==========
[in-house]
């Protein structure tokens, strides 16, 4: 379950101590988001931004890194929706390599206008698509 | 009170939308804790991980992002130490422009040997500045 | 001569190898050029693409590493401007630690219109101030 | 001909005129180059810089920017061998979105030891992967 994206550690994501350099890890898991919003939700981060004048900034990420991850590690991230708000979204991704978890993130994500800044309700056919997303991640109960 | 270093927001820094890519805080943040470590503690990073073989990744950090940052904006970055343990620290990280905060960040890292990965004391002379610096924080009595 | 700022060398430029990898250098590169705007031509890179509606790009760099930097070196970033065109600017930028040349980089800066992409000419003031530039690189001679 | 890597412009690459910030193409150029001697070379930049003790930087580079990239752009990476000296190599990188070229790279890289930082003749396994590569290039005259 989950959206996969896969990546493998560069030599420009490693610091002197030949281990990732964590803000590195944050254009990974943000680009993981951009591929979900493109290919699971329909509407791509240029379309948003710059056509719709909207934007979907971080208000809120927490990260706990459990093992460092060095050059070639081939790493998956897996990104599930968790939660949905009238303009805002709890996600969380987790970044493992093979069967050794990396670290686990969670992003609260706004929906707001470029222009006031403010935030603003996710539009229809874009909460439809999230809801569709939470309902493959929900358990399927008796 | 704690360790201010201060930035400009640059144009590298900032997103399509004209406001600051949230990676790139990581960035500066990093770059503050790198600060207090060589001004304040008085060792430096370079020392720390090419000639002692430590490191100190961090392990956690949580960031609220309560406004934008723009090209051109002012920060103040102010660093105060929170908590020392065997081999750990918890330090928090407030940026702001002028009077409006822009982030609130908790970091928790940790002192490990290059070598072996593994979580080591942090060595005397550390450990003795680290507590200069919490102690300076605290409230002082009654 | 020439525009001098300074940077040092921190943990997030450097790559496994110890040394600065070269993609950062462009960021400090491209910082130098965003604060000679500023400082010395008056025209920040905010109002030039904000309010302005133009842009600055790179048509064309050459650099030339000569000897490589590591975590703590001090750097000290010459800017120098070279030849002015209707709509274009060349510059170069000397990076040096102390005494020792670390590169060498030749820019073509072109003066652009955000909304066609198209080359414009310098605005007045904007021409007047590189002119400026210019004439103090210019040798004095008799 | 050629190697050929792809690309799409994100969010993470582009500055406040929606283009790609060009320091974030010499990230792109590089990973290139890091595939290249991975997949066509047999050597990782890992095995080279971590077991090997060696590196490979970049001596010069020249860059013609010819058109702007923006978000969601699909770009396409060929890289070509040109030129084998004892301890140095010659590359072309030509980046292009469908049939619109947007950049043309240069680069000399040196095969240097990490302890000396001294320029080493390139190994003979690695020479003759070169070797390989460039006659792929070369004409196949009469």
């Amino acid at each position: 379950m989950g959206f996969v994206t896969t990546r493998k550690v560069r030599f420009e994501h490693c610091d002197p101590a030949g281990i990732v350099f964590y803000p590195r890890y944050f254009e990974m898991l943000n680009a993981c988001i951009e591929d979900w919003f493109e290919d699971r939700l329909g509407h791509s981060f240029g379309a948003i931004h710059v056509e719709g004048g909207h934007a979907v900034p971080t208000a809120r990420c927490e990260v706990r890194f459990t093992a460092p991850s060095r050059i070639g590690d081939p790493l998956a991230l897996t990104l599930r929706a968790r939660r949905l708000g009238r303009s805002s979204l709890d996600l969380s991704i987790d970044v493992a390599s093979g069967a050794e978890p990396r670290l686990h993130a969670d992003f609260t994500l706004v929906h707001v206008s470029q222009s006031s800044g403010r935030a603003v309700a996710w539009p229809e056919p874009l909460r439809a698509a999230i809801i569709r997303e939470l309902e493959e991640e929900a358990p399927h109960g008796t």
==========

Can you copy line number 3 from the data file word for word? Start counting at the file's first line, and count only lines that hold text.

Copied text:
């Amino acid at each position: 379950m989950g959206f996969v994206t896969t990546r493998k550690v560069r030599f420009e994501h490693c610091d002197p101590a030949g281990i990732v350099f964590y803000p590195r890890y944050f254009e990974m898991l943000n680009a993981c988001i951009e591929d979900w919003f493109e290919d699971r939700l329909g509407h791509s981060f240029g379309a948003i931004h710059v056509e719709g004048g909207h934007a979907v900034p971080t208000a809120r990420c927490e990260v706990r890194f459990t093992a460092p991850s060095r050059i070639g590690d081939p790493l998956a991230l897996t990104l599930r929706a968790r939660r949905l708000g009238r303009s805002s979204l709890d996600l969380s991704i987790d970044v493992a390599s093979g069967a050794e978890p990396r670290l686990h993130a969670d992003f609260t994500l706004v929906h707001v206008s470029q222009s006031s800044g403010r935030a603003v309700a996710w539009p229809e056919p874009l909460r439809a698509a999230i809801i569709r997303e939470l309902e493959e991640e929900a358990p399927h109960g008796t």